Youth, depth spark Spurs' success
The Spurs have won nine games in a row and own the NBA's fourth-best record
They're flourishing with unheralded youngsters complementing the Big Three
The defense isn't what it used to be, but the offense is versatile and dangerous
BOSTON -- They're not old. They're not dull. They're not done.
The Spurs are suddenly and surprisingly young. They're fun, which is even more surprising. And this June they may yet win their fifth championship in 14 years, which would be an amazing achievement of resilience and renewal.
San Antonio held off the Celtics 87-86 on Wednesday despite a poor second-half performance from one of its eternal Big Three, point guard Tony Parker.
"Guys that you wouldn't expect -- like Danny Green, Kawhi Leonard and Matt Bonner -- allowed us to pull through that game,'' Spurs coach Gregg Popovich said. "They've gotten a lot of experience this year and they've helped us a lot and it showed tonight."
Tim Duncan is 35 and Manu Ginobili is 34, but the former is averaging only 28.6 minutes per game and the latter has missed 29 games. Everyone else, apart from the recently acquired Stephen Jackson, is in his peak years or younger, and altogether they've enabled the Spurs (38-14) to earn the fourth-best record in the NBA.
A lockout-shortened schedule, forcing teams to play an average of 3.9 games per week over four months instead of the usual 3.5 over nearly six months, should have been murderous for an old team. But the Spurs aren't old, and they've negated the lockout's impact by rotating 11 players for at least 19 minutes per game. Ten Spurs have scored at least 20 points in a game. San Antonio extended its winning streak to nine Wednesday, and over the previous eight victories seven players were scoring in double figures.
Green, a 24-year-old shooting guard who scored 14 points against the Celtics, earned his role after Ginobili suffered an early-season hand injury. "We didn't know if Danny Green was going to make our team or not,'' Popovich said. "And he's starting.''
Leonard, a rookie small forward, is starting and leading the Spurs with 1.4 steals. San Antonio picked him No. 15 after a draft-day trade that sent George Hill to Indiana. "We didn't know that Kawhi Leonard was going to come along this quickly, let alone be starting,'' Popovich said.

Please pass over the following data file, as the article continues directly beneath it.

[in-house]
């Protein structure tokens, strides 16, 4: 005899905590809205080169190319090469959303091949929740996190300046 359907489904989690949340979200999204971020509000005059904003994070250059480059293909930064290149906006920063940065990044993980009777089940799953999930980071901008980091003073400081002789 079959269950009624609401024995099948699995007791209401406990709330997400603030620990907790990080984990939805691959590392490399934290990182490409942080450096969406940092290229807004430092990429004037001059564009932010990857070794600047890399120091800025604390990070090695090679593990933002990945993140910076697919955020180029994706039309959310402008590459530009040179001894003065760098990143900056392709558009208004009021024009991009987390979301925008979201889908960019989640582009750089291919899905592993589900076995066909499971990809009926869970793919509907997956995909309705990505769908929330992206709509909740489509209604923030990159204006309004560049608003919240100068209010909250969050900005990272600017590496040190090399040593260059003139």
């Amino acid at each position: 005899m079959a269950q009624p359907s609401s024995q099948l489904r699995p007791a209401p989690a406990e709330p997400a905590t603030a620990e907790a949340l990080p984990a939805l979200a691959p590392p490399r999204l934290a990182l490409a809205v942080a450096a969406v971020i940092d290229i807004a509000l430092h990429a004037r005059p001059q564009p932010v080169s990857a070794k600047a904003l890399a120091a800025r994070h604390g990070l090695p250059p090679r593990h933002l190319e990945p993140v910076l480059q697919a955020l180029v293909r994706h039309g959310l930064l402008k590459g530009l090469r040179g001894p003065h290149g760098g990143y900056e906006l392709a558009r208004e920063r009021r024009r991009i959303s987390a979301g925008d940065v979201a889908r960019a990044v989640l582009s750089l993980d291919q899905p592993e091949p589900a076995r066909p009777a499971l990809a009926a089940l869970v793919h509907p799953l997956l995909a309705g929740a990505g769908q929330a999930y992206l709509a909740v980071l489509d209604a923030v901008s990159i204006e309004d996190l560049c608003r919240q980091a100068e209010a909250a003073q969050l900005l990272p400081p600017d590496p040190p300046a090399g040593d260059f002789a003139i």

Guard Gary Neal, in his second year, was signed as a cheap free agent from Europe last season. DeJuan Blair, the starting center, was a second-round pick in 2009 when other teams ignored him based on their credible concerns about his knees. (He has missed one game in three years.) Second-year big man Tiago Splitter leads San Antonio in shooting at 60.6 percent, while backup forward Bonner sank a key shot-clock-beating, mid-range jumper in the final minute against the Celtics. At 31, Bonner is the oldest of the Spurs' unapplauded role players, but he can't be considered old as he keeps improving.
"He can put the ball on the floor now and drive it a little bit,'' Popovich said. "So he's expanded and become more valuable to us.''
Duncan, Ginobili and 29-year-old team MVP and leading scorer Parker are surrounded by a deep rotation that ought to put general manager R.C. Buford in contention for Executive of the Year. Last month, Buford augmented the roster with the acquisition of the 33-year-old Jackson, who understands the Spurs' system after winning a championship with them in 2002-03; big man Boris Diaw, who is smart and skilled enough to fit in; and point guard Patrick Mills, who can provide limited minutes on short notice.
The Spurs' depth and ability to bring out the best in a variety of players enabled them to win five games in six days last month. NBA scouts say Duncan looks as strong as he has in years.
"Going down the stretch here, we're a lot more concerned with health and energy than we are wins and losses -- as long as we're theoretically getting better,'' Popovich said. "I'd like to see us get better defensively in certain ways, and we're trying. As long as we're on that path, our health and our energy are more important than anything because in the West anybody can beat anybody. One through eight, anybody can beat anybody.''
He was reminded of that last spring, when, with Ginobili struggling with an elbow injury, top-seeded San Antonio was upset by the No. 8 Grizzlies in the first round. If they're healthy, the Spurs will be hard to defend because so many of them have shown they can score around Duncan, Parker and Ginobili.
Popovich complains about the defense because his team isn't what it used to be at that end of the floor. "We're a little bit better than an average defensive team,'' he said of a club that ranks 13th in points allowed per possession. But the Spurs are exceptional offensively. Over the years they've transformed into the only NBA team to rank among the top five in scoring, shooting (both inside and outside the arc), assists and fewest turnovers.
When Ginobili joined San Antonio in 2002, the system was based on defense. "It's very different,'' he said of the way the Spurs play today. "We play faster, we don't post as much as we used to do. Defensively, the idea is pretty similar; probably we don't execute as well as back then, so we try to make opponents make more mistakes. We are more active.
"But the biggest difference is offense. We were very conservative. Now, wherever you find the opening, you just take it right away.''
What used to be a team for purists has turned into a group that shares the ball, scores quickly in prolific numbers and brings out the best in future Hall of Famers who continue to seek another championship. The more things change, the more they stay the same: Maybe you've heard that line before, but it has new meaning in San Antonio.
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